The Knight from Nowhere
Park Theatre (Park 90)
The knight of this play is Henry Irving, the first actor to get the accolade. It opens in a typical actor’s nightmare with him upon a strange stage not knowing what play he’s in. In fact he’s just died and here in limbo must justify his life not to a recording angel but to a courtroom clerk (Simon Blake).
It is a device to present a potted biography that introduces first his puritanical Cornish mother, formidably played by Lynsey-Anne Moffat, and then figures from his stage career. He seeks advice from older actor W H Chippendale, Polonius in Kean’s Hamlet, here given sonorous life by Will Seaward, and weds Rosie Frecker’s Florence O’Callaghan, the wife he left abruptly when she scorned his profession.
He recruits Bram Stoker as his Lyceum theatre manager and Ellen Terry as his leading lady, played with restraint by Gary Summers and theatrical flamboyance by Angela Ferns, and suffers the criticism of John Paul Conways’s acerbic Bernard Shaw.
Along the way, there are snatches of some of his greatest roles from Hamlet to Shylock, of which he was particularly proud, the flicker of flames denotes the tragic loss of all his costumes and scenery to fire, allusion to other productions (including The Bells, which follows this as the paired play of the evening) and a meta-theatrical marriage ceremony celebrating the Irving-Terry partnership.
Zahra Mansouri's setting, with swags of crimson and panelling on a painted cloth, suggest nineteenth-century theatre and drop-in elements add effect to some Shakespearean extracts while an edging of simulated snow is there to suit Leopold Lewis’s companion piece. Lucy Foster’s direction seems to encourage the actors to outdo each other to gain attention, which may not be so far from what they were like in life.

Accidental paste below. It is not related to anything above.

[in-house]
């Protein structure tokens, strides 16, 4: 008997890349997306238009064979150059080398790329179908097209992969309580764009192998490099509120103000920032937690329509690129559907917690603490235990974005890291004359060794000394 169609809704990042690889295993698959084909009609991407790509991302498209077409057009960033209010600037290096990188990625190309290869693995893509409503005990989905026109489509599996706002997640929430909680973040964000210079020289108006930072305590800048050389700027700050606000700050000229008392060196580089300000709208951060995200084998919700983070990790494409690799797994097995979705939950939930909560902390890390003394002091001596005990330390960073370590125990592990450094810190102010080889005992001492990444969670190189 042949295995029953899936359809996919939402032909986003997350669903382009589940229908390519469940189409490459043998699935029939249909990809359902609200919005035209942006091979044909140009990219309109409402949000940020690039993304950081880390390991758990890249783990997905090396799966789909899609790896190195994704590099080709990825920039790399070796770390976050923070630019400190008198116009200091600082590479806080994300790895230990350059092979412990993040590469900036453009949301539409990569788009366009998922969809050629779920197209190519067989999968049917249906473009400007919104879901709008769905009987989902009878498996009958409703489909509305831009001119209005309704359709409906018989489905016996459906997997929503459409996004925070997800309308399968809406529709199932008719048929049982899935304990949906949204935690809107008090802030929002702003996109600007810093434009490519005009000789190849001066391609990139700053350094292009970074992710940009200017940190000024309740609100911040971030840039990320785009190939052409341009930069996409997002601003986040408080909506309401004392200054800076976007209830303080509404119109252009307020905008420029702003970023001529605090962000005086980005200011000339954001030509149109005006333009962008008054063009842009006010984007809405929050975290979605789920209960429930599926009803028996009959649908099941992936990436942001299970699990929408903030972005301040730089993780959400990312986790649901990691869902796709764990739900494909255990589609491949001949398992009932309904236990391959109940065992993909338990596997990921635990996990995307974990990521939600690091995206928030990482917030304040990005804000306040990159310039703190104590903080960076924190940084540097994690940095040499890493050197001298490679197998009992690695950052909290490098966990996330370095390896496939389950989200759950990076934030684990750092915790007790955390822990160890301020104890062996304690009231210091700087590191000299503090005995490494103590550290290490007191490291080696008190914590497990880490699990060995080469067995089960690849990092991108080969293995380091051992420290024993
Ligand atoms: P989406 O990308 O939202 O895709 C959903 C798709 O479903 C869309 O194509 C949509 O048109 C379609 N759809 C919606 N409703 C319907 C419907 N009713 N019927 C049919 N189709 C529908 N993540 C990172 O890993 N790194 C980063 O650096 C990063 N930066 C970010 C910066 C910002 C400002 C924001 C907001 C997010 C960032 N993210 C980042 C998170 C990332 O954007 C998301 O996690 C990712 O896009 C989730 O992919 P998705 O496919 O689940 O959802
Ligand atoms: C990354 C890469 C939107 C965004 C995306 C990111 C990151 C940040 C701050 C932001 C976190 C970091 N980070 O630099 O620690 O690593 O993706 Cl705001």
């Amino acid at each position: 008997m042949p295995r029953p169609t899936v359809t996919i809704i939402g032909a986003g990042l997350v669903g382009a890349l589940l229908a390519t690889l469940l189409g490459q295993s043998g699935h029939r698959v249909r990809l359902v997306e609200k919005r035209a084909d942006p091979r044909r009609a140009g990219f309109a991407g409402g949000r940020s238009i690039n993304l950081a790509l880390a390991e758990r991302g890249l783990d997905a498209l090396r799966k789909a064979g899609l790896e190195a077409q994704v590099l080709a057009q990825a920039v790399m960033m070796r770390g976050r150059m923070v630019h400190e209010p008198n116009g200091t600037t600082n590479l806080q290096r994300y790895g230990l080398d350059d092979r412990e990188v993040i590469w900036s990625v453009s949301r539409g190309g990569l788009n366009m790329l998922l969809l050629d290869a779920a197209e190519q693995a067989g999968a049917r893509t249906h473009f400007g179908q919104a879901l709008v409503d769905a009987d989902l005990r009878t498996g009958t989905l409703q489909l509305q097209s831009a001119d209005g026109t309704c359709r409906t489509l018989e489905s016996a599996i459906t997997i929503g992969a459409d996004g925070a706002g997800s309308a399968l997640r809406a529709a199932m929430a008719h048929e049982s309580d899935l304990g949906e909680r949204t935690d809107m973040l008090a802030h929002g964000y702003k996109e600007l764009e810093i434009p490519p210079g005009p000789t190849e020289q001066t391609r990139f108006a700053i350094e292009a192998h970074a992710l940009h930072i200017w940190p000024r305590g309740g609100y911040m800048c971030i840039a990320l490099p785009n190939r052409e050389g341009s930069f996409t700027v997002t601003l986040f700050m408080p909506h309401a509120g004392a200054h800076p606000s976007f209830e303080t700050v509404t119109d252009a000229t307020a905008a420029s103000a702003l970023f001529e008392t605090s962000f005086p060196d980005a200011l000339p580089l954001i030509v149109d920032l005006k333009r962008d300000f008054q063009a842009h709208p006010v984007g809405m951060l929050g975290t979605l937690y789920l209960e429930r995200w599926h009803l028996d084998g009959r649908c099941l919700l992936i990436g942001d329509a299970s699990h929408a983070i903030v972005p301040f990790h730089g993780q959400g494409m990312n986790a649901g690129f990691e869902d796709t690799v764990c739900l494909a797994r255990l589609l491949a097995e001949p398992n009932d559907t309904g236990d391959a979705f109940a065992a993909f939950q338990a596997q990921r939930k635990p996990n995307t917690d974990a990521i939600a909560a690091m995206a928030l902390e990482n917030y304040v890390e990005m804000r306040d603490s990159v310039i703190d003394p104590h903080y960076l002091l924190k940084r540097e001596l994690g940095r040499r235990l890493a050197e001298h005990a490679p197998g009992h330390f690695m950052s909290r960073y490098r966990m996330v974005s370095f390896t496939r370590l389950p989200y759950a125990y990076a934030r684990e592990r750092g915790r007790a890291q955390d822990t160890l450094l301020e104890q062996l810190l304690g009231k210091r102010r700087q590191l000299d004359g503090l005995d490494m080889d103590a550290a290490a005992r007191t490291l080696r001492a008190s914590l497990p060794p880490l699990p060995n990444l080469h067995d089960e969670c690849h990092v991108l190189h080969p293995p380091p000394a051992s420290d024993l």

For those who already know the Irving story, The Knight from Nowhere is a lively encapsulation delivered with a nineteenth-century panache, an indication of a nineteenth-century style down to the painted scenery rather than a recreation of it.
For those who don’t already know about Irving, this is a quick gloss that may arouse deeper interest but it doesn’t really give any real sense of Irving’s approach to acting and production or his efforts to gain respectability for his profession.
Perhaps inevitably, it is the melodramatic element in Andrew Shepherd’s playing of Irving that attracts most notice. He hints at the awkward gait and vocal idiosyncrasies that marred his acting but can’t (who could?) recreate that special charisma that made him the leading actor of the day despite them.
Reviewer: Howard Loxton